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Although Coon Dogs and Outhouses Volume II does not contain actual stories about a coon dog or an outhouse, they are there in the background. Both are always close to any rural, Southern setting. And most of these stories are about those rural, Southern folk who are really a breed unto themselves. For, you see, those are the folk I really know—the people of the soil.

I's a-tellin' you whut's the gospel truth, I ain't never gonna git myself involved ever again with Press-tone Murphy and nonna his projects. Why, that man could screw up a one-car funeral and everbody knows it.
Rebecca Bingham sat at her desk and cried quietly. She wanted to break down and sob loud enough to be heard over in Hancock County, but she restrained herself.
Sadie Hazelwood pulled back the stringy curtains that covered the window over the kitchen sink and look out toward the barn. She didn't need a clock.
Miss Zadie Mae Tompkins is getting on up in years. Some of her organs and body parts have ceased to function at acceptable levels forcing her to reside in an assisted living facility but her mind has remained as sharp as ever. She likes to relate stories to anyone who will listen about her youth and the early years of her career. Herein lies the tale.
My early years, the late 1930s and early 40s, were spent on three plantations in the Mississippi Delta-that fertile, flat area of farmland which runs from Memphis southward to Vicksburg. The big River itself forms its western boundary.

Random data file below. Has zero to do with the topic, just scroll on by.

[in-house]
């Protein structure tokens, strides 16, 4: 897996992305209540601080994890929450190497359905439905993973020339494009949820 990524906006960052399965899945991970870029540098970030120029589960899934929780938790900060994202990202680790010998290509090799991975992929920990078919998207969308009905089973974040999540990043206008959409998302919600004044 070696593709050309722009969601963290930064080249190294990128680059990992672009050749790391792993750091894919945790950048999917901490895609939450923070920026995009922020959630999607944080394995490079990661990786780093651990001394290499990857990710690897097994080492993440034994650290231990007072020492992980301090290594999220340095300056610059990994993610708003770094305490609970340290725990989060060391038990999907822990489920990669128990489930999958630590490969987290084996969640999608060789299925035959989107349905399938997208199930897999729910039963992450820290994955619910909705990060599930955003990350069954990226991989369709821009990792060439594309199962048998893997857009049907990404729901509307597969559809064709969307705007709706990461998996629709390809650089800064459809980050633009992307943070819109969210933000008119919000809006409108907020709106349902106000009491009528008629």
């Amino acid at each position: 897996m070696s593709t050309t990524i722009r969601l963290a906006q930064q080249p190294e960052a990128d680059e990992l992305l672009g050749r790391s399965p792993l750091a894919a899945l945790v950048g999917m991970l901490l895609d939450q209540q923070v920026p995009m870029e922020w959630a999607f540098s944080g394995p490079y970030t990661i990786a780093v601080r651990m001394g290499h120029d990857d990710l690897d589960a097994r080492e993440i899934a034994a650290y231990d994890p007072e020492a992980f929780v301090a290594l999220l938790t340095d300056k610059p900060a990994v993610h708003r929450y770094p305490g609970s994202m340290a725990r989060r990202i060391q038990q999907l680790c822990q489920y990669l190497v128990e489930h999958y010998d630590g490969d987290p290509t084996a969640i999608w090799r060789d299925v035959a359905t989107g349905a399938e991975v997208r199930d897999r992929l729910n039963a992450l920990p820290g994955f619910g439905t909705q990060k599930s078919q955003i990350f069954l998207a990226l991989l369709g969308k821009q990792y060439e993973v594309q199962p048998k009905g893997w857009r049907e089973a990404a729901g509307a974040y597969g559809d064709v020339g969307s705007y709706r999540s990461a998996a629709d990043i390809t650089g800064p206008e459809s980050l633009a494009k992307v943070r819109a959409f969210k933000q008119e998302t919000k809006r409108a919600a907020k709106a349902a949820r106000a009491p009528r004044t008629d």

Sharon was a nurse at the VA hospital. She enjoyed her work with the men who had served their country—and her country, too—and who were still paying a price for this service.
The two young lovers sat on a rock outcropping in a natural alcove beside the rocky trail which clung to the side of the mountain forty or fifty feet above the rushing stream. It and been a tiring hike-and dangerous in places. They sat close together as lovers do. "How far was it from the lodge to the swinging bridge we crossed?' she asked.
It was the third week in August—always the most important week of the year for the East Fork Southern Missionary Baptist Church.
Bernice deserves to die. Yes, thought Sarah Lou as she backed out of her driveway, if anybody deserves to die, she does. A person who would just kill four people-Sarah Lou knew of four for sure, there could be more-did not deserve to live.
J. Farnsworth Kelley turned off the lights in his office and set the alarm before he left the building. As usual, he was the last to leave. He thought it important that the President set a good example for the other bank employees-an example that said, "hard work, long hours, and diligent effort will be rewarded." He was a perfect demonstration of this.